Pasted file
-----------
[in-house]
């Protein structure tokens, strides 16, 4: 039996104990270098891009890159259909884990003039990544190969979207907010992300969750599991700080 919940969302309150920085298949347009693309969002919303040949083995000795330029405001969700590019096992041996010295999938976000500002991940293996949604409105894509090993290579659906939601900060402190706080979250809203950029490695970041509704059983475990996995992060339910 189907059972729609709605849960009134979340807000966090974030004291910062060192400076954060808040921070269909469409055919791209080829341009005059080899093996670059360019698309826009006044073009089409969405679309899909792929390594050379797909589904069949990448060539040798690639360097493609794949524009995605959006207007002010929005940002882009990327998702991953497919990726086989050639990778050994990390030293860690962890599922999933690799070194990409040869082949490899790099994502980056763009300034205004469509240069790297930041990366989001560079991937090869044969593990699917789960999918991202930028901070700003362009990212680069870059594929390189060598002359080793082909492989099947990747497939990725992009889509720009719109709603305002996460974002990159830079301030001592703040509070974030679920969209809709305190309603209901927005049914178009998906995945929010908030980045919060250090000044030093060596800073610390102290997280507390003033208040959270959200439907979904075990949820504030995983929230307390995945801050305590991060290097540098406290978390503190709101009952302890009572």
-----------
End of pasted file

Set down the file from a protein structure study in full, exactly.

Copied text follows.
[in-house]
């Protein structure tokens, strides 16, 4: 039996104990270098891009890159259909884990003039990544190969979207907010992300969750599991700080 919940969302309150920085298949347009693309969002919303040949083995000795330029405001969700590019096992041996010295999938976000500002991940293996949604409105894509090993290579659906939601900060402190706080979250809203950029490695970041509704059983475990996995992060339910 189907059972729609709605849960009134979340807000966090974030004291910062060192400076954060808040921070269909469409055919791209080829341009005059080899093996670059360019698309826009006044073009089409969405679309899909792929390594050379797909589904069949990448060539040798690639360097493609794949524009995605959006207007002010929005940002882009990327998702991953497919990726086989050639990778050994990390030293860690962890599922999933690799070194990409040869082949490899790099994502980056763009300034205004469509240069790297930041990366989001560079991937090869044969593990699917789960999918991202930028901070700003362009990212680069870059594929390189060598002359080793082909492989099947990747497939990725992009889509720009719109709603305002996460974002990159830079301030001592703040509070974030679920969209809709305190309603209901927005049914178009998906995945929010908030980045919060250090000044030093060596800073610390102290997280507390003033208040959270959200439907979904075990949820504030995983929230307390995945801050305590991060290097540098406290978390503190709101009952302890009572």